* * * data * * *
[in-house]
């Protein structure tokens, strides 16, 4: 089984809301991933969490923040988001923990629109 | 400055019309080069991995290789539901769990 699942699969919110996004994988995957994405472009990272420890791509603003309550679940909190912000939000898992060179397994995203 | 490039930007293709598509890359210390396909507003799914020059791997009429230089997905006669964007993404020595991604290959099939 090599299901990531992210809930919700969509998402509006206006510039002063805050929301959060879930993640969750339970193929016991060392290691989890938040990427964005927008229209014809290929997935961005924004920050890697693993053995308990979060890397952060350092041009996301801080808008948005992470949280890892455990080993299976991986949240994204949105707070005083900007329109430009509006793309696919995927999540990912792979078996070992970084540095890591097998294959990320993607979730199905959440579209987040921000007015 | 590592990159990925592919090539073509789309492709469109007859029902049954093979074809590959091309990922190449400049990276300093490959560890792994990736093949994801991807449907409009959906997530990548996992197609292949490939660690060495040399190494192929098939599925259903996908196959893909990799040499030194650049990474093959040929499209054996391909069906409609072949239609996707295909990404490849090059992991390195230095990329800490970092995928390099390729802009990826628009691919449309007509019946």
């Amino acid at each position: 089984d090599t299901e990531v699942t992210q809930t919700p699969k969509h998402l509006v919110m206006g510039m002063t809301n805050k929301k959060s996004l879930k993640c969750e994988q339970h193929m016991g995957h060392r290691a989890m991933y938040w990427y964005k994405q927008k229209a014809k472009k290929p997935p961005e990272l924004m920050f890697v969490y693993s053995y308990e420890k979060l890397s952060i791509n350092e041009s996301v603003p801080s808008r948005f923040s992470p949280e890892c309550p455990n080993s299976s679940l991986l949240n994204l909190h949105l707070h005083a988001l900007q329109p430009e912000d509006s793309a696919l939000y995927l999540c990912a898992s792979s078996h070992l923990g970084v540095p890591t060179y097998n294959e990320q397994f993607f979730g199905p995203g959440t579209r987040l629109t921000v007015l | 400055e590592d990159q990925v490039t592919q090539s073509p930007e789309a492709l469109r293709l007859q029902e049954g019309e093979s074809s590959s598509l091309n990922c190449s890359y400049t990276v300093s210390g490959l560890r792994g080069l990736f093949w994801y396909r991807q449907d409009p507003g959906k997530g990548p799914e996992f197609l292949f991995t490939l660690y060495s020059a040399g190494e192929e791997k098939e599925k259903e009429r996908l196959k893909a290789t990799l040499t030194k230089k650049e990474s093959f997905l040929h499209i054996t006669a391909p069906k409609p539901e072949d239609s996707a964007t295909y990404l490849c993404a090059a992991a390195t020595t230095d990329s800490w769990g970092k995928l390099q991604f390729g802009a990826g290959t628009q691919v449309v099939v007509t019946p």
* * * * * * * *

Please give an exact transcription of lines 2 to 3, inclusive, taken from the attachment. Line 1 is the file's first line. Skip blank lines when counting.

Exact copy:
């Protein structure tokens, strides 16, 4: 089984809301991933969490923040988001923990629109 | 400055019309080069991995290789539901769990 699942699969919110996004994988995957994405472009990272420890791509603003309550679940909190912000939000898992060179397994995203 | 490039930007293709598509890359210390396909507003799914020059791997009429230089997905006669964007993404020595991604290959099939 090599299901990531992210809930919700969509998402509006206006510039002063805050929301959060879930993640969750339970193929016991060392290691989890938040990427964005927008229209014809290929997935961005924004920050890697693993053995308990979060890397952060350092041009996301801080808008948005992470949280890892455990080993299976991986949240994204949105707070005083900007329109430009509006793309696919995927999540990912792979078996070992970084540095890591097998294959990320993607979730199905959440579209987040921000007015 | 590592990159990925592919090539073509789309492709469109007859029902049954093979074809590959091309990922190449400049990276300093490959560890792994990736093949994801991807449907409009959906997530990548996992197609292949490939660690060495040399190494192929098939599925259903996908196959893909990799040499030194650049990474093959040929499209054996391909069906409609072949239609996707295909990404490849090059992991390195230095990329800490970092995928390099390729802009990826628009691919449309007509019946």
């Amino acid at each position: 089984d090599t299901e990531v699942t992210q809930t919700p699969k969509h998402l509006v919110m206006g510039m002063t809301n805050k929301k959060s996004l879930k993640c969750e994988q339970h193929m016991g995957h060392r290691a989890m991933y938040w990427y964005k994405q927008k229209a014809k472009k290929p997935p961005e990272l924004m920050f890697v969490y693993s053995y308990e420890k979060l890397s952060i791509n350092e041009s996301v603003p801080s808008r948005f923040s992470p949280e890892c309550p455990n080993s299976s679940l991986l949240n994204l909190h949105l707070h005083a988001l900007q329109p430009e912000d509006s793309a696919l939000y995927l999540c990912a898992s792979s078996h070992l923990g970084v540095p890591t060179y097998n294959e990320q397994f993607f979730g199905p995203g959440t579209r987040l629109t921000v007015l | 400055e590592d990159q990925v490039t592919q090539s073509p930007e789309a492709l469109r293709l007859q029902e049954g019309e093979s074809s590959s598509l091309n990922c190449s890359y400049t990276v300093s210390g490959l560890r792994g080069l990736f093949w994801y396909r991807q449907d409009p507003g959906k997530g990548p799914e996992f197609l292949f991995t490939l660690y060495s020059a040399g190494e192929e791997k098939e599925k259903e009429r996908l196959k893909a290789t990799l040499t030194k230089k650049e990474s093959f997905l040929h499209i054996t006669a391909p069906k409609p539901e072949d239609s996707a964007t295909y990404l490849c993404a090059a992991a390195t020595t230095d990329s800490w769990g970092k995928l390099q991604f390729g802009a990826g290959t628009q691919v449309v099939v007509t019946p």